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In light of Covid-19, Johanna’s collection has arguably gained new relevance. Stuck working from home, we all have been wearing nothing but sweatpants and hoodies. Johanna’s collection proposes the transitional alternative for people going back to work: functionality and comfort, plus the elegance that does not come short of that of traditional office wear. What do you think women will be wearing after lockdown? And how does your collection fit into that?
Johanna: I have always been and still am excited and interested in tailored clothing, traditional office wear. But with my designs, I think more about the ergonomic side, giving the design the function to transform and adapt to different times of the day. It is about comfort, it allows freedom of movement, but it considers the side of presentability. Often, simple, stretchy one-size-fits-all clothes are not necessarily the most elegant ones, so I worked on the patterns in a way that the clothes would work on different types of people.
Mika: Johanna’s designs combine comfort with elegance. It is something that you can cycle to work in and then work the whole day in the office. It does not limit or restrict the wearer in any way.
The collection incorporates the Action Handbags, reconstructed vintage bags that you have adopted to optimise mobility. Where did the initial idea of these hybrid bags come from? And why did you decide to repurpose existing products?
Johanna: That grew out of my concept very naturally. The bags are almost a separate collection inside the collection. I was looking at the idea of elegance and the functionality of it – what does elegance mean to me, what has been the meaning of it historically. How have products that, for instance, were produced in the ‘50s, changed? How are they different from what we need now. The handbag is a symbol of desire and need for me. I started thinking about how I could adjust or change the product that was designed at different times for different needs and bring it in the urban setting of today. It was almost like a collage of thoughts.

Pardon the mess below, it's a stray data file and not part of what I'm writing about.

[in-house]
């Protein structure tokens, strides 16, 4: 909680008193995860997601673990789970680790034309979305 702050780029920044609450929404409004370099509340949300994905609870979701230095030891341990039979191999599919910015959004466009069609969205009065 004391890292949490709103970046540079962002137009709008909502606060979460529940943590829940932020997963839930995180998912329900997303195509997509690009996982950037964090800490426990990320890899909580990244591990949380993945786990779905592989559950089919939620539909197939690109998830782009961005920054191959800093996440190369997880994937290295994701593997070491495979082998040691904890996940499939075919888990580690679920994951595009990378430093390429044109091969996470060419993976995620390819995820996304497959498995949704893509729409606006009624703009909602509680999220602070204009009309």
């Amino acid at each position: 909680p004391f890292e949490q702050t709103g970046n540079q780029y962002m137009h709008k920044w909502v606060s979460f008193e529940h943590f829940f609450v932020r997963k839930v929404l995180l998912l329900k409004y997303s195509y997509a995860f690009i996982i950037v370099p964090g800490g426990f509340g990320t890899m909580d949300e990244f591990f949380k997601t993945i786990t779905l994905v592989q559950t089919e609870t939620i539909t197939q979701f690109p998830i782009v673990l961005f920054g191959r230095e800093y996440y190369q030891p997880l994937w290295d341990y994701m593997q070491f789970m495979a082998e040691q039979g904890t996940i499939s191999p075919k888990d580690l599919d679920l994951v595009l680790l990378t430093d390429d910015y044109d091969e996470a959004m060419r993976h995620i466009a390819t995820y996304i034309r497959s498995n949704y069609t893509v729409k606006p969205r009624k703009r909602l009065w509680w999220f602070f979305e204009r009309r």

The first vintage bag that came to me was very instinctive. I saw a crocodile handbag on the shelve. I was looking at it and it was looking at me. I just felt a desire for it. I knew I had nothing to do with it because I would have never carried a handbag like that, but it looked so beautiful, so obscure… It looked like my woman, the woman I was designing for. So I just bought it.
I thought it was a waste of money because I would never wear this handbag, but then, I realised that I could transform it into something useful, something functional. That was basically what I was trying to say with my collection: that something elegant and feminine can become functional in a new context. It is about working with the idea of how much we can do with things that already exist, how as designers we can make them useful again. New and the old should proudly exist next to each other.
Mika, you have mentioned before that your personal wardrobe is mainly made up of vintage, second-hand, or charity shop finds. What do you think about the idea of repurposing existing, discarded products?
Mika: I think it is very important. Like I mentioned earlier, we have so many existing products and materials, and I think so much of it can be repurposed whether it is through recycling or incorporating existing products into something new like Johanna has done with her bags. Investing in that sector is definitely worth it, instead of producing huge amounts of new material, which often leads to lower quality products.